Occasionally I'll catch my parents trying to brag to one of their friends about me. My Dad will roll up to some friend of his at the firehouse, me in tow, purring, "This my daughter, The Fame Fatale. In from California. She's a reporter there. Interviews celebrities."
The friend always responds with a socially-appropriate boy-howdy, as if my job comes with unlimited access to Liz Taylor's jewelry collection, or special powers usually reserved for the warlocks over at the House of the Undying. I am powerful. I am glamorous.
Except, I am neither. In fact, if Hollywood were a totem pole, with, say, the head of Sony or Disney at the top, and maybe Johnny Depp somewhere right under that, you'd have scroll down almost all the way to the bottom to find us reporters.
Seriously. Take a look at the totem pole. See Selena Gomez? Somewhere in the bottom eighth of that hellish structure? Now look below her. That's where the reporters are. We are wedged right under her Guiseppe Zanotti sandal, waving. Say hi.
Think I exaggerate about how little power we scribes have? Consider this: Before a recent interview with the tween-fashionista-slash-singer-slash-ex- Justin-Bieber-dater, a reporter was slapped with so many restrictions that the rules-not the talent-became the story.
"The rules of engagement are as follows," Viney Menon dished this week in the Toronto Star. " 1: I have 10 minutes to ask my questions. 2: These questions must dodge the superficial ephemera that often propel the 20-year-old into the gossip cycle: her looks, her friends, her clothes and, most frequently, her on-off-on-really-off relationship with Justin Bieber."
(Bear in mind: One of Gomez's new songs is about Justin Bieber. It features a voice mail from Justin Bieber.)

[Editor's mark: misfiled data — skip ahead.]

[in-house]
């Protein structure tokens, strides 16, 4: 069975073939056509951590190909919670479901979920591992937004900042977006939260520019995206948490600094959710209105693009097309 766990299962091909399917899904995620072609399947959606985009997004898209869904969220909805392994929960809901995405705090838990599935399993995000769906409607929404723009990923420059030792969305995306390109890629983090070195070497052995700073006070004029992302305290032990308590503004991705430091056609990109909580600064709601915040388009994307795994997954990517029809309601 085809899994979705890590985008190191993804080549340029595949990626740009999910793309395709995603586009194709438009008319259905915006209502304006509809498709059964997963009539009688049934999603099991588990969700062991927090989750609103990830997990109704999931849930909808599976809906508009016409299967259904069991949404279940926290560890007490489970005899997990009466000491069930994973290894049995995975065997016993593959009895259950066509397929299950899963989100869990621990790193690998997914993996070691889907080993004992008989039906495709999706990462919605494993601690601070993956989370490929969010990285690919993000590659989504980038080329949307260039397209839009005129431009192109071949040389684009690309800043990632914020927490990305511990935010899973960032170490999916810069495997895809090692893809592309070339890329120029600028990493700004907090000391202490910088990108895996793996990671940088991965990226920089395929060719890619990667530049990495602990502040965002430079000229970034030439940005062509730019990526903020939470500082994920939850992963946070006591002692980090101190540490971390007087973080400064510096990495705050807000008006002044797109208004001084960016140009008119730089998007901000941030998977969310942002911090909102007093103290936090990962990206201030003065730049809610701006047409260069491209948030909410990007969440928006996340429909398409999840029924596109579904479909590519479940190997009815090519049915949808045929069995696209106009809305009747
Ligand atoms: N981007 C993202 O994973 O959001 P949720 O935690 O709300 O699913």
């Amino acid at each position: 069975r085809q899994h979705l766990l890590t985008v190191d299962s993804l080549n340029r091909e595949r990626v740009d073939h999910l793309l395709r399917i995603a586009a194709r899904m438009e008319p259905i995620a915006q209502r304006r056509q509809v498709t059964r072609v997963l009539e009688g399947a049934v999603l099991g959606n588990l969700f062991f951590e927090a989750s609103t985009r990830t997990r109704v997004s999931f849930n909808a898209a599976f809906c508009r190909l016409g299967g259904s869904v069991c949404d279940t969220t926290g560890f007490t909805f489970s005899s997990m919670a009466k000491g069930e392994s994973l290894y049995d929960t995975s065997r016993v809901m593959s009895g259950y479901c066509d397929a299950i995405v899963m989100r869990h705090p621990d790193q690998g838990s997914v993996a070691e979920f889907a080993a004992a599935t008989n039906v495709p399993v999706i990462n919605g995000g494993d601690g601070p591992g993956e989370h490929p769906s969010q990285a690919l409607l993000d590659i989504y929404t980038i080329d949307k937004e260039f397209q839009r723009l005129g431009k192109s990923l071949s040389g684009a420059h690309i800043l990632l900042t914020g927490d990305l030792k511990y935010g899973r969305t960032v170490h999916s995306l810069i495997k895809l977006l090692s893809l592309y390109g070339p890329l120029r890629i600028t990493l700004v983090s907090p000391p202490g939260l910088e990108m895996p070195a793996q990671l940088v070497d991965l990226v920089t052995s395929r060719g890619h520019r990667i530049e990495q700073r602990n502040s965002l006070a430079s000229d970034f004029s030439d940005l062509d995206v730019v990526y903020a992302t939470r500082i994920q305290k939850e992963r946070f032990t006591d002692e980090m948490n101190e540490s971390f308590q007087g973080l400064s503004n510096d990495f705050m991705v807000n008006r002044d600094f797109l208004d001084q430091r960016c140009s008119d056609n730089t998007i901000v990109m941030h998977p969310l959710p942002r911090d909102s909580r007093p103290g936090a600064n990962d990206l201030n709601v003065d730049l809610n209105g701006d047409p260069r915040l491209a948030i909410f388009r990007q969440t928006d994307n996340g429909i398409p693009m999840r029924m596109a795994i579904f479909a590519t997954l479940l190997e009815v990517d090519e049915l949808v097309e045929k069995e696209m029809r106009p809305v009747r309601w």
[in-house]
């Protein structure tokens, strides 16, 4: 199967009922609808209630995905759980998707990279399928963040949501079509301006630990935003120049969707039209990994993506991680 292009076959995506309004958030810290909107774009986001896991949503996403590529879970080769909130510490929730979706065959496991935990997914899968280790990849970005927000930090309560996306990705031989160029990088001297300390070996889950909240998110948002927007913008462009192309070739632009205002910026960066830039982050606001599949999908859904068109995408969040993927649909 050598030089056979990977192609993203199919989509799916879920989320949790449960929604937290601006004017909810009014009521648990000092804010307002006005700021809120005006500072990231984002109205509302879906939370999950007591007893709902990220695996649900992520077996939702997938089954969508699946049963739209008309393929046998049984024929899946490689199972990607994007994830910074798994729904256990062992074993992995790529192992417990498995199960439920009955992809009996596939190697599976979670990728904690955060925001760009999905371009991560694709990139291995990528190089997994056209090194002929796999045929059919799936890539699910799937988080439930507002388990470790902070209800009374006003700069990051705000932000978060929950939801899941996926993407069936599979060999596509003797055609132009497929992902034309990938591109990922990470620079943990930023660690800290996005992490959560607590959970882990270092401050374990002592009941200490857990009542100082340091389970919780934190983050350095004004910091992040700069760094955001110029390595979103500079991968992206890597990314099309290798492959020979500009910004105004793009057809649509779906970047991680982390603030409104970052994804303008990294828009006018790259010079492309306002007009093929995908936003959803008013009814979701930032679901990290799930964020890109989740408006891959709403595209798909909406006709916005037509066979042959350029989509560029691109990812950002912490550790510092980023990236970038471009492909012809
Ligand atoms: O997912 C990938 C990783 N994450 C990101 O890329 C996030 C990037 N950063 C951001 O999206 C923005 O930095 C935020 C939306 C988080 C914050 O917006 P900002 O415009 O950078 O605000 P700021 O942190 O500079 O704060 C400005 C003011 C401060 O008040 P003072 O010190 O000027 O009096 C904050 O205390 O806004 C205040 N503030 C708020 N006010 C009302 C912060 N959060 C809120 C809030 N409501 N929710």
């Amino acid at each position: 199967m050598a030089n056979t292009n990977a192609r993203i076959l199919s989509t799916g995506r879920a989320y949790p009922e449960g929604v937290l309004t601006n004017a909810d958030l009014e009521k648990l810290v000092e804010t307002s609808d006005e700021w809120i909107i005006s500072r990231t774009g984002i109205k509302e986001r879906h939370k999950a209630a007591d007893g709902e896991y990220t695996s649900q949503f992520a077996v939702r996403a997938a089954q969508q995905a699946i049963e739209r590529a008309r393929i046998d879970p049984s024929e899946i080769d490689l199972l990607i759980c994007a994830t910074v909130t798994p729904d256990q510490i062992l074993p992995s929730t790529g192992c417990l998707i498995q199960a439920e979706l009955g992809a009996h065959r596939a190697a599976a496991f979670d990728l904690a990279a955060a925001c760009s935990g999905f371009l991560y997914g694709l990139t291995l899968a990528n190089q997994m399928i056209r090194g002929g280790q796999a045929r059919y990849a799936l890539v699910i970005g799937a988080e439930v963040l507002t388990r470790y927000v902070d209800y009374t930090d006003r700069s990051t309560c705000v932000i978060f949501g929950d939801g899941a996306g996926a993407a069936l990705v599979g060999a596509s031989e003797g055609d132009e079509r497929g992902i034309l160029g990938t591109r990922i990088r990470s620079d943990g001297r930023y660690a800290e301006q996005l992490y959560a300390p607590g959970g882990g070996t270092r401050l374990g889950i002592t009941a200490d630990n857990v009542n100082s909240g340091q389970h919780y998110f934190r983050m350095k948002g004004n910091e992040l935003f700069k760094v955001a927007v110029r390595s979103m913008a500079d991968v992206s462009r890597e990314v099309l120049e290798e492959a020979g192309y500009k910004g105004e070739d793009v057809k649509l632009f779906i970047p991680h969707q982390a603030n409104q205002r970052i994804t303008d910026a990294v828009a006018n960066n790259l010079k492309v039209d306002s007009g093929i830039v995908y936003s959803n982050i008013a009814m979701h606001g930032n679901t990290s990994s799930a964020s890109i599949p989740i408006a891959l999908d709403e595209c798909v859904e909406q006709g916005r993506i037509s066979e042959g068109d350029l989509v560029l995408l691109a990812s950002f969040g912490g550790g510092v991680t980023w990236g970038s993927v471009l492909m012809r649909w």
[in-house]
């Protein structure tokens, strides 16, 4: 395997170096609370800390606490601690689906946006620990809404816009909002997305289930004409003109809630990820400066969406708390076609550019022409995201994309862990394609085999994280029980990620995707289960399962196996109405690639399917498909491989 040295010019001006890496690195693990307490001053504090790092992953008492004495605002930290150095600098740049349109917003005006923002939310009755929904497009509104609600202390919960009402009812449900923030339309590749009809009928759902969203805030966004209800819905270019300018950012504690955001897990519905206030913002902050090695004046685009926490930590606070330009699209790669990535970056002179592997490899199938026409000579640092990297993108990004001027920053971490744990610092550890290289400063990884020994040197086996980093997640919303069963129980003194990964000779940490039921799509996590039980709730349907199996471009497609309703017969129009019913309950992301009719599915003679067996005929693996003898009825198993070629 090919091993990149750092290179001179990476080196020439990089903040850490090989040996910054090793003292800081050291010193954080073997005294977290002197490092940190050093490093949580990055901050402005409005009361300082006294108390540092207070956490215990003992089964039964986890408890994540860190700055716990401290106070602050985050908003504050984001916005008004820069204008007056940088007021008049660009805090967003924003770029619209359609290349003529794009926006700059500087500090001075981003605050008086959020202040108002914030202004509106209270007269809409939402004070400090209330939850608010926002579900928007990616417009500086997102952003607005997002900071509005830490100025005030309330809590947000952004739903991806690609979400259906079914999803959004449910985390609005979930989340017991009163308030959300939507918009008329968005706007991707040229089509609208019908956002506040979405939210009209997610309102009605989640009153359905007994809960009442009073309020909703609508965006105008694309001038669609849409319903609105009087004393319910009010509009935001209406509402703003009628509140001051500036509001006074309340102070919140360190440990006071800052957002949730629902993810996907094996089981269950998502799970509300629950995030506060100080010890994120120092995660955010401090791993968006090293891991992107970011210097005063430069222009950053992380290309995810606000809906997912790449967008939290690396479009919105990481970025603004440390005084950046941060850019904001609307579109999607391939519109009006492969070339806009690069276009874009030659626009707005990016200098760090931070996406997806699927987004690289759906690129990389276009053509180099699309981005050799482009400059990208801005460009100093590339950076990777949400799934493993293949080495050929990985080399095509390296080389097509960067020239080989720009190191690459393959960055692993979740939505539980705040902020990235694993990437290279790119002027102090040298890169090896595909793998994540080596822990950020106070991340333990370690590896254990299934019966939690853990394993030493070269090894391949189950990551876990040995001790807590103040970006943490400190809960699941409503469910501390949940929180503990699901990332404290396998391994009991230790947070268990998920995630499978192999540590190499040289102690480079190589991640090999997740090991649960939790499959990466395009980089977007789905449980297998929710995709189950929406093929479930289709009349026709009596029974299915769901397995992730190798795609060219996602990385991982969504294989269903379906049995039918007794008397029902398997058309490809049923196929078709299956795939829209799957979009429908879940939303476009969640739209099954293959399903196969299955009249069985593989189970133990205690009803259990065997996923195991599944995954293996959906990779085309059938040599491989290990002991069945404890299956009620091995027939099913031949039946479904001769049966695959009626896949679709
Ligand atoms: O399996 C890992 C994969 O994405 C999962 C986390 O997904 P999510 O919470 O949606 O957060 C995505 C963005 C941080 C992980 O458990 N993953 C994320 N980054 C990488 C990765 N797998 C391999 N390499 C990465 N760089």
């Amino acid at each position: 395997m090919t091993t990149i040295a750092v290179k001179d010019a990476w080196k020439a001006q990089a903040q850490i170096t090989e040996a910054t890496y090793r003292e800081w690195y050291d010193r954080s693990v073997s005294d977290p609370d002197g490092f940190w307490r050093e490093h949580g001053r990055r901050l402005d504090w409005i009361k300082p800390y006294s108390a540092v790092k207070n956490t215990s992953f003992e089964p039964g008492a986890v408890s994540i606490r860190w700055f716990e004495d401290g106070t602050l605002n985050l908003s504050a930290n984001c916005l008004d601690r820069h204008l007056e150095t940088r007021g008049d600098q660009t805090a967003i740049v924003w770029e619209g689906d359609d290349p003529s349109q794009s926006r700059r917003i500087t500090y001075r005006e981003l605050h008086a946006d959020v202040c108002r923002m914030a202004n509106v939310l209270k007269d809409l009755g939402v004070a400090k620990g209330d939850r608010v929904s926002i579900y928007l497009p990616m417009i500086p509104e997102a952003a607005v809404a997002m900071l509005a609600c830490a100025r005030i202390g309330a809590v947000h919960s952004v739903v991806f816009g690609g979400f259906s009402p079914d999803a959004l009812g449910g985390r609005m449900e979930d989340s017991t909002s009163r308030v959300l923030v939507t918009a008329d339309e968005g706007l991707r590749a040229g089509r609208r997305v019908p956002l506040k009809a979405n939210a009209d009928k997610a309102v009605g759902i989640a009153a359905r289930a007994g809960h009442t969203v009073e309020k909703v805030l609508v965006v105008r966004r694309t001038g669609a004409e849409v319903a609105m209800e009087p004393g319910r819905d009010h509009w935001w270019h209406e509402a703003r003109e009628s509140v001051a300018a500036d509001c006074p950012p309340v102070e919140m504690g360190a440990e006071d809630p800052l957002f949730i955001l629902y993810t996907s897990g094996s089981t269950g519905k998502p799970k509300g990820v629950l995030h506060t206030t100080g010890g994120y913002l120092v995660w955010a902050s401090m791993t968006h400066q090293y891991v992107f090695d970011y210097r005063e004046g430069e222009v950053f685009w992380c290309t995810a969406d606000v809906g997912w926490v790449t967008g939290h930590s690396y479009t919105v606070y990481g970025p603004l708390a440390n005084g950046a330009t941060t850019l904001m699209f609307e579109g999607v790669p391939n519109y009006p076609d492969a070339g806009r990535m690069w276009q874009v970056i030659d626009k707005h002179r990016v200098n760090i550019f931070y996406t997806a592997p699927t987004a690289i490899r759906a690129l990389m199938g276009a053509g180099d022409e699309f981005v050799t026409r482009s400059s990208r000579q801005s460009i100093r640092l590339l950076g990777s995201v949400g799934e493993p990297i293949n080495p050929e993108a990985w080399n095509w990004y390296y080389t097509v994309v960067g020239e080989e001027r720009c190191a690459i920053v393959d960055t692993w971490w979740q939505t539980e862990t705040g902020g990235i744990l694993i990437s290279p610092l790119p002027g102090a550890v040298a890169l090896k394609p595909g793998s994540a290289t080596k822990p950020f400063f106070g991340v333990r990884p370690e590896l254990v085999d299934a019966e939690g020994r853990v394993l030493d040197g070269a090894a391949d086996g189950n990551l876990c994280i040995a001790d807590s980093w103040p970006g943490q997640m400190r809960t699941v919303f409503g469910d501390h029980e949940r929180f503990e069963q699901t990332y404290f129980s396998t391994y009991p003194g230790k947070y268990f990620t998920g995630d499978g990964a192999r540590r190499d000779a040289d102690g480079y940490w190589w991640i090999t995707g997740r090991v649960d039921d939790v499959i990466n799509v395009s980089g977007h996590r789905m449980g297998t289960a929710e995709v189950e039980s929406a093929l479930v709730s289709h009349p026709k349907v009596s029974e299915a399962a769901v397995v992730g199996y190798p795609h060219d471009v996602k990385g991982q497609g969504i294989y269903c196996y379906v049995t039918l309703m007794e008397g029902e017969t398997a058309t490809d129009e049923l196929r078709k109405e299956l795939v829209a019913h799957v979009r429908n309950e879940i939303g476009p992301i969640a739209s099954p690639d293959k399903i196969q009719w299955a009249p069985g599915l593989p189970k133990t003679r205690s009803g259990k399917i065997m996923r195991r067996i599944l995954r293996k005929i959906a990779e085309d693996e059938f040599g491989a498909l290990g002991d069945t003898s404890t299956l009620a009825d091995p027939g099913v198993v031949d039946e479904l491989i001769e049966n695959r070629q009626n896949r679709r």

Menon says he was also stripped of his cell phone and other recording devices before being allowed to sample Gomez's latest album. Menon wasn't even allowed to take written notes while listening.
"For the next 30 minutes or so, I slump at the desk like a prisoner of war during an interrogation in an Auto-Tuned language I don't understand," Menon writes. "Around the ninth track, I was tempted to risk a lifetime ban from Universal Music and grab my pen-not to take notes, but to repeatedly stab myself in the cochlea."
Eventually Menon got his stuff back, just in time to sit down with Gomez for what had to be one of the most tightly controlled interviews of his career.
I wish I could say that this level of publicist interference is unheard-of in my business. But it isn't. Back in 2007, when Angelina Jolie was promoting her flick "A Mighty Heart" publicists for the actress demanded that reporters sign an agreement crafted by an attorney. Per Fox News, the document banned reporters from asking Jolie "any questions regarding her personal relationships."
Also, "the interview may only be used to promote the Picture. In no event may Interviewer or Media Outlet be entitled to run all or any portion of the interview in connection with any other story. ... The interview will not be used in a manner that is disparaging, demeaning, or derogatory to Ms. Jolie."
Also, if any reporter dared disobey, "the tape of the interview will not be released to Interviewer." Such a violation, the signatory thus had to agree, would "cause Jolie irreparable harm" and allow her to sue the interviewer and seek a restraining order.
Jolie later issued an apology. And by the way, "A Mighty Heart" is about freedom of speech.
Full disclosure: I've never been browbeaten this badly in the course of my work. But the meddling or bullying by Hollywood publicists is always there in some form or another.
A publicist once called me "scum" for taking a shortcut into a building and, in the process, walking within several feet of P. Diddy. (My feet hurt, OK?)
I once had an article about hair dye -- hair dye -- pulled off of a Web site because the publicist for a cosmetics company found it offensive. (Not inaccurate. Just offensive.)
Another publicist once managed to pull off a similar feat with a different story I wrote, simply because I mentioned her name.
And then there was the time that I tried to ascertain Jessica Chastain's age for a basic magazine profile I was doing of the then-rising actress. The mag's fact-checker and editors insisted that I ask; an age is pretty fundamental stuff, even in Hollywood write-ups.
So I asked.
The publicist response: "We aren't sure of her age and we aren't going to ask. Prefer that it not be included."
My editors caved. For the record, Chastain is 36. At least, officially.
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